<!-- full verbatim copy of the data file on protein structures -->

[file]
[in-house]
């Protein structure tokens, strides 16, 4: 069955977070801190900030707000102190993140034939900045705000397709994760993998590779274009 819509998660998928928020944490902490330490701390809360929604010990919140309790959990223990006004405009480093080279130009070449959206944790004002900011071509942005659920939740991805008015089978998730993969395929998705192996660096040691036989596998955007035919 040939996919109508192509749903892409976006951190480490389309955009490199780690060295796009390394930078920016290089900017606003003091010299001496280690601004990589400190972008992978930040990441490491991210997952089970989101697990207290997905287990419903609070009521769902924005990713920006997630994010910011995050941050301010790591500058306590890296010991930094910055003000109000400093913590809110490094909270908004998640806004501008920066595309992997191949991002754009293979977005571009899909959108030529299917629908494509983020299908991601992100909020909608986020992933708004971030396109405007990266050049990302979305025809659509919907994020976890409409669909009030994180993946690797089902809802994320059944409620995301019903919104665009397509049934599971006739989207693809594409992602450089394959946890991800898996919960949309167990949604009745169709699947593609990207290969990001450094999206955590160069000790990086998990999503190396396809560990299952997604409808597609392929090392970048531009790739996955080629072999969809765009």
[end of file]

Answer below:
[in-house]
């Protein structure tokens, strides 16, 4: 069955977070801190900030707000102190993140034939900045705000397709994760993998590779274009 819509998660998928928020944490902490330490701390809360929604010990919140309790959990223990006004405009480093080279130009070449959206944790004002900011071509942005659920939740991805008015089978998730993969395929998705192996660096040691036989596998955007035919 040939996919109508192509749903892409976006951190480490389309955009490199780690060295796009390394930078920016290089900017606003003091010299001496280690601004990589400190972008992978930040990441490491991210997952089970989101697990207290997905287990419903609070009521769902924005990713920006997630994010910011995050941050301010790591500058306590890296010991930094910055003000109000400093913590809110490094909270908004998640806004501008920066595309992997191949991002754009293979977005571009899909959108030529299917629908494509983020299908991601992100909020909608986020992933708004971030396109405007990266050049990302979305025809659509919907994020976890409409669909009030994180993946690797089902809802994320059944409620995301019903919104665009397509049934599971006739989207693809594409992602450089394959946890991800898996919960949309167990949604009745169709699947593609990207290969990001450094999206955590160069000790990086998990999503190396396809560990299952997604409808597609392929090392970048531009790739996955080629072999969809765009």